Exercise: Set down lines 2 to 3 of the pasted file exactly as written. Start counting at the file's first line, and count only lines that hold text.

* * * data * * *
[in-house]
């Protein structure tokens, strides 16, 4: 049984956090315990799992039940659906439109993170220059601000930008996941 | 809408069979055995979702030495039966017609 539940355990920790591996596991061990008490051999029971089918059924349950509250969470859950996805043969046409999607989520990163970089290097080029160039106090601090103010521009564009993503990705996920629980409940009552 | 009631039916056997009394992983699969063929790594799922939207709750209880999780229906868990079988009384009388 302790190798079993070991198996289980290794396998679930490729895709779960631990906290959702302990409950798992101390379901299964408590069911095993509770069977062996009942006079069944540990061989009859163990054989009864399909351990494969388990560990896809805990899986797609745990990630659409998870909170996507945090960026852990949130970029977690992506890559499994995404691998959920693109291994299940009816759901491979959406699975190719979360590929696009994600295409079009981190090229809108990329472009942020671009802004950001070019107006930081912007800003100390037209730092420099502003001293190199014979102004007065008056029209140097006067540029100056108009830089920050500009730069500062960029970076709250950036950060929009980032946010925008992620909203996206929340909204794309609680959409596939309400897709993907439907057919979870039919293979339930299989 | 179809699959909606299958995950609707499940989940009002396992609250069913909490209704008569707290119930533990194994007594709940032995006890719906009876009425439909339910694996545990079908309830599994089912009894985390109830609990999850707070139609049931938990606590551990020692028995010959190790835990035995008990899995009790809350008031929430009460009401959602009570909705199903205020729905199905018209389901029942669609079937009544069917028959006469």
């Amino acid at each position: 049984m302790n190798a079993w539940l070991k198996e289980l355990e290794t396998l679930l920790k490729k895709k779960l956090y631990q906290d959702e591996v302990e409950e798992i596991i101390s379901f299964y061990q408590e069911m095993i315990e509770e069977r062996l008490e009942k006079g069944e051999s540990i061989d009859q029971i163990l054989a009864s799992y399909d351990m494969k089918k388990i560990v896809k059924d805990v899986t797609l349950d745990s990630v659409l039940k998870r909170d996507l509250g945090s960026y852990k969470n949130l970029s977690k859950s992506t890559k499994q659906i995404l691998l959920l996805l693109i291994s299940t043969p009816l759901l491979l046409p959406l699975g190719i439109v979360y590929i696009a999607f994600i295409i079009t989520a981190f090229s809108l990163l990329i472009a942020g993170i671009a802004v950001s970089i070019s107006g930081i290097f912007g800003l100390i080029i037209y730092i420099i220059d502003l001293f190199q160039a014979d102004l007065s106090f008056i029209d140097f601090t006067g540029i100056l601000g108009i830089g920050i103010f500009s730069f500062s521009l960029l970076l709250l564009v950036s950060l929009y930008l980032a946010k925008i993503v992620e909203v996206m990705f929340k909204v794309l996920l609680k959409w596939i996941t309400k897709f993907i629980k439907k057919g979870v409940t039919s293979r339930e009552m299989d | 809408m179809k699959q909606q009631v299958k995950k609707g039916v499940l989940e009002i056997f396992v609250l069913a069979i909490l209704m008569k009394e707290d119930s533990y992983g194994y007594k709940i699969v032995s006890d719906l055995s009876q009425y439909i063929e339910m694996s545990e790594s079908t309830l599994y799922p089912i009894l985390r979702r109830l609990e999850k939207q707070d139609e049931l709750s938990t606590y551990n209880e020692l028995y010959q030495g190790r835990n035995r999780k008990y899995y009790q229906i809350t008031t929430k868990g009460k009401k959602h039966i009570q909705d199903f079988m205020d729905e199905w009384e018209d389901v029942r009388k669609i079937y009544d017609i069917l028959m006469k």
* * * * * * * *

């Protein structure tokens, strides 16, 4: 049984956090315990799992039940659906439109993170220059601000930008996941 | 809408069979055995979702030495039966017609 539940355990920790591996596991061990008490051999029971089918059924349950509250969470859950996805043969046409999607989520990163970089290097080029160039106090601090103010521009564009993503990705996920629980409940009552 | 009631039916056997009394992983699969063929790594799922939207709750209880999780229906868990079988009384009388 302790190798079993070991198996289980290794396998679930490729895709779960631990906290959702302990409950798992101390379901299964408590069911095993509770069977062996009942006079069944540990061989009859163990054989009864399909351990494969388990560990896809805990899986797609745990990630659409998870909170996507945090960026852990949130970029977690992506890559499994995404691998959920693109291994299940009816759901491979959406699975190719979360590929696009994600295409079009981190090229809108990329472009942020671009802004950001070019107006930081912007800003100390037209730092420099502003001293190199014979102004007065008056029209140097006067540029100056108009830089920050500009730069500062960029970076709250950036950060929009980032946010925008992620909203996206929340909204794309609680959409596939309400897709993907439907057919979870039919293979339930299989 | 179809699959909606299958995950609707499940989940009002396992609250069913909490209704008569707290119930533990194994007594709940032995006890719906009876009425439909339910694996545990079908309830599994089912009894985390109830609990999850707070139609049931938990606590551990020692028995010959190790835990035995008990899995009790809350008031929430009460009401959602009570909705199903205020729905199905018209389901029942669609079937009544069917028959006469």
């Amino acid at each position: 049984m302790n190798a079993w539940l070991k198996e289980l355990e290794t396998l679930l920790k490729k895709k779960l956090y631990q906290d959702e591996v302990e409950e798992i596991i101390s379901f299964y061990q408590e069911m095993i315990e509770e069977r062996l008490e009942k006079g069944e051999s540990i061989d009859q029971i163990l054989a009864s799992y399909d351990m494969k089918k388990i560990v896809k059924d805990v899986t797609l349950d745990s990630v659409l039940k998870r909170d996507l509250g945090s960026y852990k969470n949130l970029s977690k859950s992506t890559k499994q659906i995404l691998l959920l996805l693109i291994s299940t043969p009816l759901l491979l046409p959406l699975g190719i439109v979360y590929i696009a999607f994600i295409i079009t989520a981190f090229s809108l990163l990329i472009a942020g993170i671009a802004v950001s970089i070019s107006g930081i290097f912007g800003l100390i080029i037209y730092i420099i220059d502003l001293f190199q160039a014979d102004l007065s106090f008056i029209d140097f601090t006067g540029i100056l601000g108009i830089g920050i103010f500009s730069f500062s521009l960029l970076l709250l564009v950036s950060l929009y930008l980032a946010k925008i993503v992620e909203v996206m990705f929340k909204v794309l996920l609680k959409w596939i996941t309400k897709f993907i629980k439907k057919g979870v409940t039919s293979r339930e009552m299989d | 809408m179809k699959q909606q009631v299958k995950k609707g039916v499940l989940e009002i056997f396992v609250l069913a069979i909490l209704m008569k009394e707290d119930s533990y992983g194994y007594k709940i699969v032995s006890d719906l055995s009876q009425y439909i063929e339910m694996s545990e790594s079908t309830l599994y799922p089912i009894l985390r979702r109830l609990e999850k939207q707070d139609e049931l709750s938990t606590y551990n209880e020692l028995y010959q030495g190790r835990n035995r999780k008990y899995y009790q229906i809350t008031t929430k868990g009460k009401k959602h039966i009570q909705d199903f079988m205020d729905e199905w009384e018209d389901v029942r009388k669609i079937y009544d017609i069917l028959m006469k």